Richard Li’s PCCW Agrees to Buy Vodacom’s African Carrier Unit

PCCW Ltd., the Hong Kong-based phone company controlled by billionaire Richard Li, agreed to buy Vodacom Group Ltd.’s satellite-services unit as it builds out its African operations.

PCCW Global will pay $26 million to acquire the carrier unit of Gateway Communications from Vodacom, the South African mobile-phone company controlled by Vodafone Group Plc, according to a Vodacom statement today.

PCCW is expanding its networks business for multinationals and carriers in Africa to counter domestic competition from companies including China Mobile Ltd. and Hutchison Telecommunications Hong Kong Holdings Ltd. The company will retain Vodacom as a customer under the deal.

Vodacom is disposing of parts of Gateway after paying about $700 million for the unit less than four years ago. The company, the largest provider of wireless services to South Africans, is selling the division after traffic volumes slumped to focus on its own wireless operations in southern Africa.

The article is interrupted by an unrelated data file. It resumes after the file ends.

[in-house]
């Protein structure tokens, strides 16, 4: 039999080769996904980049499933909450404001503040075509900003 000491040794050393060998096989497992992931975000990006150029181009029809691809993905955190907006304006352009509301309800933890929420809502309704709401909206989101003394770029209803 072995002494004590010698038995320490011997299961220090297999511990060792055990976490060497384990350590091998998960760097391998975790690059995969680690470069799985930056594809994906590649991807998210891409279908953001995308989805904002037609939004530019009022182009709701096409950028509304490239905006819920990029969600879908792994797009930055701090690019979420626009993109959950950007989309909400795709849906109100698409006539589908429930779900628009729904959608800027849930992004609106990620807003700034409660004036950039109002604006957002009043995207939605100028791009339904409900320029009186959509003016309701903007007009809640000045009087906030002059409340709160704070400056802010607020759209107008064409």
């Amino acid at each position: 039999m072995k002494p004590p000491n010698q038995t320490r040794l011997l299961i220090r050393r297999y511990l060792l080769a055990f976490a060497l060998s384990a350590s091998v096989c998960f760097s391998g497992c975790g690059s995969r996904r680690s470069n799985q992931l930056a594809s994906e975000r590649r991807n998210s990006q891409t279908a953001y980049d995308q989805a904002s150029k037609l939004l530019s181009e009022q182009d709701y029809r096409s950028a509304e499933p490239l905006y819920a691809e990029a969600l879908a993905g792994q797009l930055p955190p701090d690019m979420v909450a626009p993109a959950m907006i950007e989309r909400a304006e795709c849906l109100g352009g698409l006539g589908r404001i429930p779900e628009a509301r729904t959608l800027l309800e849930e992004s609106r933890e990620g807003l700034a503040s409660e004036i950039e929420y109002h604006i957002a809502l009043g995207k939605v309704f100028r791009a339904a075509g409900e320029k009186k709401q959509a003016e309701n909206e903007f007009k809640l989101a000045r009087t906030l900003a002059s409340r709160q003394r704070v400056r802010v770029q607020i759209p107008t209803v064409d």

“Gateway covers huge swathes of the continent and doesn’t have a great strategic fit with Vodacom,” said David Lerche, an analyst at Avior Research Ltd. “Why own a carrier business that serves Nigeria, for instance, when you don’t have an operator there?”

Vodacom fell 1.8 percent to 96.98 rand at the close in Johannesburg trading.

Networks Business

PCCW’s HKT Trust and HKT Ltd. unit offers international telecommunications to businesses and carriers and is the biggest fixed-line operator in Hong Kong. PCCW Global, the international arm of HKT, is buying the assets from Vodacom.

The initial public offering of HKT in November raised HK$9.3 billion ($1.2 billion) for parent PCCW.

The unit’s full-year profit rose 32 percent as mobile-phone revenue increased. PCCW now focuses on pay-television and computer services operations, and retains more than 50 percent of HKT after last year’s listing.

Vodacom acquired Gateway in 2008, adding the seller of telecommunications links to businesses and phone companies across Africa. The company took an impairment charge of 3.2 billion rand ($378 million) on the unit a year later after traffic volumes over satellite declined following the deployment of additional fiber-optic cables into east and west Africa.

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